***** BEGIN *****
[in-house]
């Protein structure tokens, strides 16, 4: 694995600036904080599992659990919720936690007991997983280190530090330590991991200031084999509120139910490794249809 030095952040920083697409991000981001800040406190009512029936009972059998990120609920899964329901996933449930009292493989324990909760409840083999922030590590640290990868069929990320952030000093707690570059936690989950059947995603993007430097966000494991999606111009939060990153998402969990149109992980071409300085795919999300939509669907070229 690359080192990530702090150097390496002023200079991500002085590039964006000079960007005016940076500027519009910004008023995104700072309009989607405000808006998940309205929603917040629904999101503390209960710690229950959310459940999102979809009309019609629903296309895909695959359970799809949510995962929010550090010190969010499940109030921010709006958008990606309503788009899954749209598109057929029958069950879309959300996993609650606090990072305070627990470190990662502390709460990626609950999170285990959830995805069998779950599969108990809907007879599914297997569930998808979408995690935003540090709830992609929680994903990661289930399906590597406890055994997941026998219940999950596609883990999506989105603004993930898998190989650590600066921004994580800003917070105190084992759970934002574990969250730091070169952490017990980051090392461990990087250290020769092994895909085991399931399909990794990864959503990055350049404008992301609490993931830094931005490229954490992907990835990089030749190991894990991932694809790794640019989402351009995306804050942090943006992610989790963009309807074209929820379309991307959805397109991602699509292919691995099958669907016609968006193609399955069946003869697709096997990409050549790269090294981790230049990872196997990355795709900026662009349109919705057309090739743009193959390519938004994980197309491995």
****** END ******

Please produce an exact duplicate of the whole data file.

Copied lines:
[in-house]
């Protein structure tokens, strides 16, 4: 694995600036904080599992659990919720936690007991997983280190530090330590991991200031084999509120139910490794249809 030095952040920083697409991000981001800040406190009512029936009972059998990120609920899964329901996933449930009292493989324990909760409840083999922030590590640290990868069929990320952030000093707690570059936690989950059947995603993007430097966000494991999606111009939060990153998402969990149109992980071409300085795919999300939509669907070229 690359080192990530702090150097390496002023200079991500002085590039964006000079960007005016940076500027519009910004008023995104700072309009989607405000808006998940309205929603917040629904999101503390209960710690229950959310459940999102979809009309019609629903296309895909695959359970799809949510995962929010550090010190969010499940109030921010709006958008990606309503788009899954749209598109057929029958069950879309959300996993609650606090990072305070627990470190990662502390709460990626609950999170285990959830995805069998779950599969108990809907007879599914297997569930998808979408995690935003540090709830992609929680994903990661289930399906590597406890055994997941026998219940999950596609883990999506989105603004993930898998190989650590600066921004994580800003917070105190084992759970934002574990969250730091070169952490017990980051090392461990990087250290020769092994895909085991399931399909990794990864959503990055350049404008992301609490993931830094931005490229954490992907990835990089030749190991894990991932694809790794640019989402351009995306804050942090943006992610989790963009309807074209929820379309991307959805397109991602699509292919691995099958669907016609968006193609399955069946003869697709096997990409050549790269090294981790230049990872196997990355795709900026662009349109919705057309090739743009193959390519938004994980197309491995």